Best Practices for Artists
Use proper and common scale for every model. Coordinate this with your coder. Usually 1 unit in your 3d program = 1 meter.
Keep center of the object in the middle of the mesh or at bottom, not "somewhere". Remember that rotation and moving of the model is related to this point.
|You can do it automatically by clicking the "Centre" button in Editing (F9) -> Mesh tab.|
Moving, rotating and scaling is only for level making. If you are modelling a single object - do not use any transformations. Keep your object in neutral position and rotation. If you did any transformations, then use some option to apply it to the vertices positions.
|Use Transfrom -> Clear/Apply -> Clear Location and Transfrom -> Clear/Apply -> Apply Scale/Rotation (CTRL+A).|
In the front view you should see the back of your model. (The CEL camera is specific, if you use this, main characters which use the camera should be facing toward you, then).
Do not use random names Object_031, mesh13_, blackblack_23_, 01_-_material_new2. Coordinate naming with your coder.
When your project will use zone manager or keep all maps in memory at one time - remember don't get duplicate names for anything in your whole game. If you don't change those you will have guaranteed conflicts. Well... better just use exceptional name for anything what can you name in whole game even if it's in separate maps.
|Be careful about the default naming convention that Blender uses for mesh factories.|
Use png, it's compressed, it's lossless, and it has 8bit alpha.
Do not use jpg (except for textures that really don't require a lot of detail, but note that even in this case it is best to keep the source image as png because otherwise you loose quality everytime the texture is edited). Coordinate it with your coder, he will decide which textures should be lossy compressed, and which not.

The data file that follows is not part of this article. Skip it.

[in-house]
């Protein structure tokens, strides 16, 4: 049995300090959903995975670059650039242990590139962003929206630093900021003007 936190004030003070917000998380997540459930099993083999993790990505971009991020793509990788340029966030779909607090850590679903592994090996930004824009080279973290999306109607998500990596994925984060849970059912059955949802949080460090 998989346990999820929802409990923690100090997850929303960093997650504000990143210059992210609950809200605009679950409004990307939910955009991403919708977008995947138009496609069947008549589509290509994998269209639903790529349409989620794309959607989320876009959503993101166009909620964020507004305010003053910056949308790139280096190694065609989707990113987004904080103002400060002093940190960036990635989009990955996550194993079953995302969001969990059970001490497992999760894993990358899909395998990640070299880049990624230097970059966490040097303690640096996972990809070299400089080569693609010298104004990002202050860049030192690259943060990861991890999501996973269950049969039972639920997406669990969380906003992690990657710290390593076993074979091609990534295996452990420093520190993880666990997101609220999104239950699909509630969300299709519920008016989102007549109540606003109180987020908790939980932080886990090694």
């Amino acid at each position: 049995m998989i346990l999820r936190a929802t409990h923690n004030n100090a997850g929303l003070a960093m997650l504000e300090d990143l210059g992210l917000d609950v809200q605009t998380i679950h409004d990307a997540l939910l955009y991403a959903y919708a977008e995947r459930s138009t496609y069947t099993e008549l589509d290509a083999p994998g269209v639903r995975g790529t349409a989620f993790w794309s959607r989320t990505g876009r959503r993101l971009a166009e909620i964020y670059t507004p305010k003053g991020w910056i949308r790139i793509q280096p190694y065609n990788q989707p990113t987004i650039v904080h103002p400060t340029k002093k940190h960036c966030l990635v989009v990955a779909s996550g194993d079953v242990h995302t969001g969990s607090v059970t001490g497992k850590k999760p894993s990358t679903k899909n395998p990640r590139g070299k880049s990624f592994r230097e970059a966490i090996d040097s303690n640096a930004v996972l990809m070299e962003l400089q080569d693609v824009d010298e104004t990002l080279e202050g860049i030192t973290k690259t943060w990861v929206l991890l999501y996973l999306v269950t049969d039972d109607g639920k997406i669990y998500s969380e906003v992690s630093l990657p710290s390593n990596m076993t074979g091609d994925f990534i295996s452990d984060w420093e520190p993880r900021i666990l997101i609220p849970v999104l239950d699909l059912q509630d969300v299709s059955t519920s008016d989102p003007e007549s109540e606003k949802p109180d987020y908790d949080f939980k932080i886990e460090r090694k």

Between each unwrapped part of your model leave gaps of about 2 pixels wide, especially where there is stark colour changes. Otherwise you'll get colour 'leaking' at far away distances.
Keep your textures hi-res until they are actually an issue, or you are going to release the game. In any case keep the hi-res versions somewhere, they are best in a source layered format like xcf or psd.
Also use textures that are a power of 2. For example 256x128 and not 256x130. In the latter case, CS will resize this texture internally, which sometimes can look rather ugly.
At release time, switch to DDS with dxt compression, I can't think of any case in which dxt5 is harmfull, it can handle layers/mipmaps, 8bit transparency, and more importantly, it's the same format as used by the graphics card, meaning textures load faster.
DDS compression types:
DXT1 opaque - compression ratio 8:1 - most popular for standard textures
DXT3 sharp alpha - compression ratio 4:1 - for textures with explicit alpha
DXT5 smooth alpha - compression ratio 4:1 - for textures with interpolated alpha